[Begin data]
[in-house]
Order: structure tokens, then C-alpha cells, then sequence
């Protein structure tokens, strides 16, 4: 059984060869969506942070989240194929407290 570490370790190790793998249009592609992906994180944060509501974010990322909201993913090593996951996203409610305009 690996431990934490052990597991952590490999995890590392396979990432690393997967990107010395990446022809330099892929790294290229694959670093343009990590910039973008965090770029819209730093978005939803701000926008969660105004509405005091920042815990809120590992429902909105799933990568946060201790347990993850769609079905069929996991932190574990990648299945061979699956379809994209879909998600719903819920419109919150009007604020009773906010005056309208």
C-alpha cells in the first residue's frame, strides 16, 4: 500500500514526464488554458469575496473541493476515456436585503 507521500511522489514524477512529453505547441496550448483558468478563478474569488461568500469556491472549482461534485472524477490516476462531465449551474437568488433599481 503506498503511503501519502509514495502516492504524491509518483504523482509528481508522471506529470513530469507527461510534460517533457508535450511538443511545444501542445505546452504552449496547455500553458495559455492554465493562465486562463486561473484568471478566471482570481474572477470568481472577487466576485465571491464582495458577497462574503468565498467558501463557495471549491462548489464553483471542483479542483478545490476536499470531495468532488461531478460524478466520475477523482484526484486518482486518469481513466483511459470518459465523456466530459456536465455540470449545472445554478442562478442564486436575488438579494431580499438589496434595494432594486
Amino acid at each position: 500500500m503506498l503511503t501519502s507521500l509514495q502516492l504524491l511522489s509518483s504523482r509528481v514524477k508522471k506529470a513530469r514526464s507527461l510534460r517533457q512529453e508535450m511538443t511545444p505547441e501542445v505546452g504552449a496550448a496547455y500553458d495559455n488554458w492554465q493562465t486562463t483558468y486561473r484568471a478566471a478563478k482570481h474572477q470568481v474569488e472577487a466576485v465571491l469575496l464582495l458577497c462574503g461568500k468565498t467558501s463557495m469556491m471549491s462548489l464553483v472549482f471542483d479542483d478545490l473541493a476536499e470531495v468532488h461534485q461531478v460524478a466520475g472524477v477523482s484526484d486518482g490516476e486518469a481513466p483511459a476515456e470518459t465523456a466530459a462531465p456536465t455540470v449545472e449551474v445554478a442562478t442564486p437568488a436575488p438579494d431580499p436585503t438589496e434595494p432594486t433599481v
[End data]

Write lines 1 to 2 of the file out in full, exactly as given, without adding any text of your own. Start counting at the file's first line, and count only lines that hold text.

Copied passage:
[in-house]
Order: structure tokens, then C-alpha cells, then sequence